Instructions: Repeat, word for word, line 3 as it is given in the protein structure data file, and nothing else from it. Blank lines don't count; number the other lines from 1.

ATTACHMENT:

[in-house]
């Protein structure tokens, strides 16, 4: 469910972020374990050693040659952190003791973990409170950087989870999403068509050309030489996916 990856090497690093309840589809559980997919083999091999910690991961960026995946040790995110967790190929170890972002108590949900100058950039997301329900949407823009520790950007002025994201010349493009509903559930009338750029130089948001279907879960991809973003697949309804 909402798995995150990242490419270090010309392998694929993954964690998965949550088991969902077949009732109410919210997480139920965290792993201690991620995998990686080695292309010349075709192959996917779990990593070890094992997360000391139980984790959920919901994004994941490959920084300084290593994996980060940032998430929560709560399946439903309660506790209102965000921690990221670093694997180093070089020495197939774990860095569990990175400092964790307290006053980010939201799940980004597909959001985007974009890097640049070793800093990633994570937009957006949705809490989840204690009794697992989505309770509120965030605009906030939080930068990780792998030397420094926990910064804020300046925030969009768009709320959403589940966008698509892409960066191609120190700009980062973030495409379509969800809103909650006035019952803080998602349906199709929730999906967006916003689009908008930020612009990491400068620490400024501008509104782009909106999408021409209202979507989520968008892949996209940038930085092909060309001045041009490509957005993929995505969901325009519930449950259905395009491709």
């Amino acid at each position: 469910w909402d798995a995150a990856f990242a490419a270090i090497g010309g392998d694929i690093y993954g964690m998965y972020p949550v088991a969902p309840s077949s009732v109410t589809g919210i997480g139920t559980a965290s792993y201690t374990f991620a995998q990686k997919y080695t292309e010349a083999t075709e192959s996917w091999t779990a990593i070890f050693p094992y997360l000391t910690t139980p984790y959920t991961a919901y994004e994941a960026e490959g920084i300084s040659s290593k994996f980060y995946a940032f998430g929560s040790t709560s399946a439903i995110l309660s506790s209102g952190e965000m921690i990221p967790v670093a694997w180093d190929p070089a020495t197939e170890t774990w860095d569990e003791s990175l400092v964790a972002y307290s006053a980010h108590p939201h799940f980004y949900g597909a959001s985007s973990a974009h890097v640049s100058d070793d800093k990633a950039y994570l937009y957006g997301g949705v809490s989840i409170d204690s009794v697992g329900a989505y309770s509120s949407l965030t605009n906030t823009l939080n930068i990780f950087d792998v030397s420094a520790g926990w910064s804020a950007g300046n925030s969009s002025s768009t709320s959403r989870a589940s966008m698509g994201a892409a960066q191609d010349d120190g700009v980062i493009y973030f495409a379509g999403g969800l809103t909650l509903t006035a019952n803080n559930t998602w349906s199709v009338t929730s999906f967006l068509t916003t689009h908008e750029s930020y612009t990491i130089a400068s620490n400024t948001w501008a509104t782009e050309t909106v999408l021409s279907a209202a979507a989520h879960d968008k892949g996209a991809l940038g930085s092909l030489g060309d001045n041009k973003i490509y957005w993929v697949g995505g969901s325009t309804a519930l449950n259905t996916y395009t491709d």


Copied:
């Amino acid at each position: 469910w909402d798995a995150a990856f990242a490419a270090i090497g010309g392998d694929i690093y993954g964690m998965y972020p949550v088991a969902p309840s077949s009732v109410t589809g919210i997480g139920t559980a965290s792993y201690t374990f991620a995998q990686k997919y080695t292309e010349a083999t075709e192959s996917w091999t779990a990593i070890f050693p094992y997360l000391t910690t139980p984790y959920t991961a919901y994004e994941a960026e490959g920084i300084s040659s290593k994996f980060y995946a940032f998430g929560s040790t709560s399946a439903i995110l309660s506790s209102g952190e965000m921690i990221p967790v670093a694997w180093d190929p070089a020495t197939e170890t774990w860095d569990e003791s990175l400092v964790a972002y307290s006053a980010h108590p939201h799940f980004y949900g597909a959001s985007s973990a974009h890097v640049s100058d070793d800093k990633a950039y994570l937009y957006g997301g949705v809490s989840i409170d204690s009794v697992g329900a989505y309770s509120s949407l965030t605009n906030t823009l939080n930068i990780f950087d792998v030397s420094a520790g926990w910064s804020a950007g300046n925030s969009s002025s768009t709320s959403r989870a589940s966008m698509g994201a892409a960066q191609d010349d120190g700009v980062i493009y973030f495409a379509g999403g969800l809103t909650l509903t006035a019952n803080n559930t998602w349906s199709v009338t929730s999906f967006l068509t916003t689009h908008e750029s930020y612009t990491i130089a400068s620490n400024t948001w501008a509104t782009e050309t909106v999408l021409s279907a209202a979507a989520h879960d968008k892949g996209a991809l940038g930085s092909l030489g060309d001045n041009k973003i490509y957005w993929v697949g995505g969901s325009t309804a519930l449950n259905t996916y395009t491709d």